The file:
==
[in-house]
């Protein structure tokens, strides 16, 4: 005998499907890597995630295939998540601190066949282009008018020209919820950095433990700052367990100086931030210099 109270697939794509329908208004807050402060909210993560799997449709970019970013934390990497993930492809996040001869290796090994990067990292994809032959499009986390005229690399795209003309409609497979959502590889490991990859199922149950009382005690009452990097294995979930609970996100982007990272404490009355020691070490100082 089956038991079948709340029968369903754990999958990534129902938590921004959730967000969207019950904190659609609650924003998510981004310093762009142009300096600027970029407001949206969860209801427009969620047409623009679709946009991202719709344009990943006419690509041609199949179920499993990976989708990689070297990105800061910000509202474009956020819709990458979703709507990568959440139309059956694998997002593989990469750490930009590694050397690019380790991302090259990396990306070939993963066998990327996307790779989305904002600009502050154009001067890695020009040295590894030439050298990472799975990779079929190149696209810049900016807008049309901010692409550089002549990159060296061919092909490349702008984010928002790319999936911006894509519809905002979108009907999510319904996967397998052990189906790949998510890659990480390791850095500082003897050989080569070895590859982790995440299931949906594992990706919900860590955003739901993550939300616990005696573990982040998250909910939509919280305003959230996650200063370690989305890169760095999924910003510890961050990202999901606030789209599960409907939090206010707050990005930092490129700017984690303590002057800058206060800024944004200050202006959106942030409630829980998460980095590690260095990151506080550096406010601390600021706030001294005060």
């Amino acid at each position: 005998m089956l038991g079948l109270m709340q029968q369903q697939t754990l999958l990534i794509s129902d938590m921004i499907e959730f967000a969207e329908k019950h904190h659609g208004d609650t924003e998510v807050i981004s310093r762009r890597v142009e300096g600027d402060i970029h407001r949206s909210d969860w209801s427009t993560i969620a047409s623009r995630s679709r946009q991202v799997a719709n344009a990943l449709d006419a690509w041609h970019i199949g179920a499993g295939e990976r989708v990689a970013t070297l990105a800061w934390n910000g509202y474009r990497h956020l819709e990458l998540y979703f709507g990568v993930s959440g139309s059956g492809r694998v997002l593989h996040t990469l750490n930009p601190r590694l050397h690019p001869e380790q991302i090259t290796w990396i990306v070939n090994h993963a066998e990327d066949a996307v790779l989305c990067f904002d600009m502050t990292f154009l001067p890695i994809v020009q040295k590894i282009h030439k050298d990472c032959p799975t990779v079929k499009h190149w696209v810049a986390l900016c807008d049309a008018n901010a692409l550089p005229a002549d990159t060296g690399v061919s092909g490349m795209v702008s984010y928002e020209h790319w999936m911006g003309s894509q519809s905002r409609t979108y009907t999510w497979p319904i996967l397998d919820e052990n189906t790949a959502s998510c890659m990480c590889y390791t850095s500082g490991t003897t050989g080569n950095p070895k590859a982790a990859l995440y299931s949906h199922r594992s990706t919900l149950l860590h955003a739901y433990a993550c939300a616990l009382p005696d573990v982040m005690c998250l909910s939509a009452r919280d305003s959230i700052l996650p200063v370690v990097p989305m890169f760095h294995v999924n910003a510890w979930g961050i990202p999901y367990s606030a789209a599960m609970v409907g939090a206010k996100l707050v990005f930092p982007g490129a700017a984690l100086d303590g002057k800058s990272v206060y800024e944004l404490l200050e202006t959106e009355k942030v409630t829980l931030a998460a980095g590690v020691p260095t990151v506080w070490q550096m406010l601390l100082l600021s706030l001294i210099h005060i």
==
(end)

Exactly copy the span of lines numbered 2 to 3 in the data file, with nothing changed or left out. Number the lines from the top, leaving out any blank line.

């Protein structure tokens, strides 16, 4: 005998499907890597995630295939998540601190066949282009008018020209919820950095433990700052367990100086931030210099 109270697939794509329908208004807050402060909210993560799997449709970019970013934390990497993930492809996040001869290796090994990067990292994809032959499009986390005229690399795209003309409609497979959502590889490991990859199922149950009382005690009452990097294995979930609970996100982007990272404490009355020691070490100082 089956038991079948709340029968369903754990999958990534129902938590921004959730967000969207019950904190659609609650924003998510981004310093762009142009300096600027970029407001949206969860209801427009969620047409623009679709946009991202719709344009990943006419690509041609199949179920499993990976989708990689070297990105800061910000509202474009956020819709990458979703709507990568959440139309059956694998997002593989990469750490930009590694050397690019380790991302090259990396990306070939993963066998990327996307790779989305904002600009502050154009001067890695020009040295590894030439050298990472799975990779079929190149696209810049900016807008049309901010692409550089002549990159060296061919092909490349702008984010928002790319999936911006894509519809905002979108009907999510319904996967397998052990189906790949998510890659990480390791850095500082003897050989080569070895590859982790995440299931949906594992990706919900860590955003739901993550939300616990005696573990982040998250909910939509919280305003959230996650200063370690989305890169760095999924910003510890961050990202999901606030789209599960409907939090206010707050990005930092490129700017984690303590002057800058206060800024944004200050202006959106942030409630829980998460980095590690260095990151506080550096406010601390600021706030001294005060």
């Amino acid at each position: 005998m089956l038991g079948l109270m709340q029968q369903q697939t754990l999958l990534i794509s129902d938590m921004i499907e959730f967000a969207e329908k019950h904190h659609g208004d609650t924003e998510v807050i981004s310093r762009r890597v142009e300096g600027d402060i970029h407001r949206s909210d969860w209801s427009t993560i969620a047409s623009r995630s679709r946009q991202v799997a719709n344009a990943l449709d006419a690509w041609h970019i199949g179920a499993g295939e990976r989708v990689a970013t070297l990105a800061w934390n910000g509202y474009r990497h956020l819709e990458l998540y979703f709507g990568v993930s959440g139309s059956g492809r694998v997002l593989h996040t990469l750490n930009p601190r590694l050397h690019p001869e380790q991302i090259t290796w990396i990306v070939n090994h993963a066998e990327d066949a996307v790779l989305c990067f904002d600009m502050t990292f154009l001067p890695i994809v020009q040295k590894i282009h030439k050298d990472c032959p799975t990779v079929k499009h190149w696209v810049a986390l900016c807008d049309a008018n901010a692409l550089p005229a002549d990159t060296g690399v061919s092909g490349m795209v702008s984010y928002e020209h790319w999936m911006g003309s894509q519809s905002r409609t979108y009907t999510w497979p319904i996967l397998d919820e052990n189906t790949a959502s998510c890659m990480c590889y390791t850095s500082g490991t003897t050989g080569n950095p070895k590859a982790a990859l995440y299931s949906h199922r594992s990706t919900l149950l860590h955003a739901y433990a993550c939300a616990l009382p005696d573990v982040m005690c998250l909910s939509a009452r919280d305003s959230i700052l996650p200063v370690v990097p989305m890169f760095h294995v999924n910003a510890w979930g961050i990202p999901y367990s606030a789209a599960m609970v409907g939090a206010k996100l707050v990005f930092p982007g490129a700017a984690l100086d303590g002057k800058s990272v206060y800024e944004l404490l200050e202006t959106e009355k942030v409630t829980l931030a998460a980095g590690v020691p260095t990151v506080w070490q550096m406010l601390l100082l600021s706030l001294i210099h005060i």